Vincent's harvest landscape

My own interpretation of van Gogh's joyful Arlesien landscape

Vincent’s harvest landscape
4th February 2008 Jane Tomlinson

I’ve been working on this painting Vincent’s harvest landscape since October and I’ve finally completed it:

It’s based on Vincent’s own painting Harvest landscape which he painted in July 1888.


His painting is such a joyous celebration of the landscape to the east of Arles and I find it deeply moving. I could dissect it for you and tell you about how it demonstrates his colour theories, how he has flattened the picture plane in the manner of a 19th century Japanese printmaker and how this landscape has such a massive impact on Vincent’s life. I could write a thesis on it.

Instead, I chose to pay homage to it by making my own version of it, based on my thoughts and feelings when I was confronted with the reality of it.


This is the view today, from roughly where Vincent stood:

My starting point were the four main elements that can be found in Vincent’s composition that remain unchanged today; the line of the Alpilles mountains on the horizon, the Monte de Cordes, the Abbaye de Montmajour and the patchwork of fields. But I also wanted to include elements that I found fascinating – the fields of bulls and creamy-white Camargue horses, the egrets, the orange-roofed Provencal farmhouses, the lines of cypresses, vines and olive trees and the banks of reeds lining the canals.

As is my habit when creating composite landscapes, I also like to put in things with a symbolic meaning or which somehow say more than what they are.

The huge emperor moth, for example. When Vincent was staying at the asylum at St Remy, just on the other side of the Alpilles mountains, he found such a moth in the asylum garden. After Vincent lost his religious faith he found all the joy, mystery and meaning he needed in nature. His careful studies of the plants and animals he found, like his beautiful moth, are an expression of this.

In my picture I put a couple of bee-eaters, a commonly-sighted bird in that landscape. I noticed that their bright plumage is made up of the same colours as the landscape. I like the idea of seeing the landscape from a bee-eaters point-of-view flitting through the air, checking it all out like Vincent did.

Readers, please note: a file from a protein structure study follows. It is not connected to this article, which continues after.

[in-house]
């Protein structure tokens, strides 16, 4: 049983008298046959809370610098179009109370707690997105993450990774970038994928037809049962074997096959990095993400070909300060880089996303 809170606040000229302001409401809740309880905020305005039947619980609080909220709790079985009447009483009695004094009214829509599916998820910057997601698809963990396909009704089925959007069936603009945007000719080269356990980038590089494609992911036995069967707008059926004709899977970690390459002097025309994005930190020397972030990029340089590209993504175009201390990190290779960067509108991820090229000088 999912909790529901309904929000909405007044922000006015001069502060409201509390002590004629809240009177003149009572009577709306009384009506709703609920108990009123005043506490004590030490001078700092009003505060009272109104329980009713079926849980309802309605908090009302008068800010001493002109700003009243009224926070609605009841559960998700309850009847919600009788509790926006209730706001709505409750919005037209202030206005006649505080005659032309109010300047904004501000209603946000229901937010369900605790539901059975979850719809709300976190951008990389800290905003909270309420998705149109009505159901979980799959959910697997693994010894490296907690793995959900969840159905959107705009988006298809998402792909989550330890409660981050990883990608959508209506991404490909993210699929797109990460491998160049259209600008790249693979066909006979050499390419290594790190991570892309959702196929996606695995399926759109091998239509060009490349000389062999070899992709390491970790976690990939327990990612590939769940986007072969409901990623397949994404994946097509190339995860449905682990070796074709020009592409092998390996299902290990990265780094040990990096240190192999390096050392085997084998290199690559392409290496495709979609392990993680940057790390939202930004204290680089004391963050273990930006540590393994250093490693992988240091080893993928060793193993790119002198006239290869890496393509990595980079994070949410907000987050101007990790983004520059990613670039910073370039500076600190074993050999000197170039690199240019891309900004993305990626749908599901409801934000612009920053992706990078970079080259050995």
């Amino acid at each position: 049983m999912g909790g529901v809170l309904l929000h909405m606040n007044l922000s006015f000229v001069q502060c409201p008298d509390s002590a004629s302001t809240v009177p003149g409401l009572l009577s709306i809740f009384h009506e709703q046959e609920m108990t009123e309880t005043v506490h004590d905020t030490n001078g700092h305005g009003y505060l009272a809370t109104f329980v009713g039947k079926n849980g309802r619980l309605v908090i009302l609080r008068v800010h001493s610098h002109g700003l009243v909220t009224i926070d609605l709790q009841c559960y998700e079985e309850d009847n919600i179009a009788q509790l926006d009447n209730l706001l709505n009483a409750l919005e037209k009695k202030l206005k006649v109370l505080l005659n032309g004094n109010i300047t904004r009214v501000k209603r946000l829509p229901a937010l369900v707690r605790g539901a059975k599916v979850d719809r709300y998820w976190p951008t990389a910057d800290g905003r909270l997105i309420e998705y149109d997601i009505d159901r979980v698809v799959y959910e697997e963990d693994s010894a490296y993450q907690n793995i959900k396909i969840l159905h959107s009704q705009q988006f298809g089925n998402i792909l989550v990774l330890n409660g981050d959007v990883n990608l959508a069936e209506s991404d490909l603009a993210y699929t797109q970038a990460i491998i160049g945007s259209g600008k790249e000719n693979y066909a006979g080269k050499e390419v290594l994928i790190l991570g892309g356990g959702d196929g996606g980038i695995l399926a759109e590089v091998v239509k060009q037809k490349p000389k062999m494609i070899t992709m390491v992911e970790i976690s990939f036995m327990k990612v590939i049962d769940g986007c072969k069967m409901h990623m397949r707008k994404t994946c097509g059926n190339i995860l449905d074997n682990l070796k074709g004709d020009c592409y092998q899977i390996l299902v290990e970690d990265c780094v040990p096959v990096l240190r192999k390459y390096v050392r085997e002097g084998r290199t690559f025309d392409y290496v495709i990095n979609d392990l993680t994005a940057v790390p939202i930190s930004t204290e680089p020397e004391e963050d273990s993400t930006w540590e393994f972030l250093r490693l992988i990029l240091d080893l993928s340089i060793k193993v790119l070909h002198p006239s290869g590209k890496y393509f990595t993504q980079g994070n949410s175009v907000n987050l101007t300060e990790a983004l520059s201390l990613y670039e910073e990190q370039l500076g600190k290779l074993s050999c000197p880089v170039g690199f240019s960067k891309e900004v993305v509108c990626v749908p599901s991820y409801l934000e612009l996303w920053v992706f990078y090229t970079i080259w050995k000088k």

But as I painted, it became more and more difficult to know how to finish the composition. Eventually after weeks of thinking about it, I took my cue from His Vincentness. I looked again at his works and then I put him in it.

I show Vincent on the road walking in on the far right,  just like in his drawing on the road to Tarascon the road he used to get to this landscape.

The reaper, busy at work in the centre of my pic, is symbolic of Vincent harvesting visual material from this landscape. And it’s a direct copy of his figure in this painting:

Vincent was obsessed with the reaper, grim or otherwise. For him a reaper meant bounty and harvest, but also the romantic toil of honest peasant labourers, as well as its biblical connotations of death. Vincent was never fully able to shrug off the baggage of his religious upbringing. But he was aware of the power of christian iconography and used its symbolism to add meaning to his work. In his letters

Vincent often said that he went to work in the fields, just like the labourers did. He also predicted his work would save him or kill him. He was right. With the benefit of hindsight, it’s clear it did both.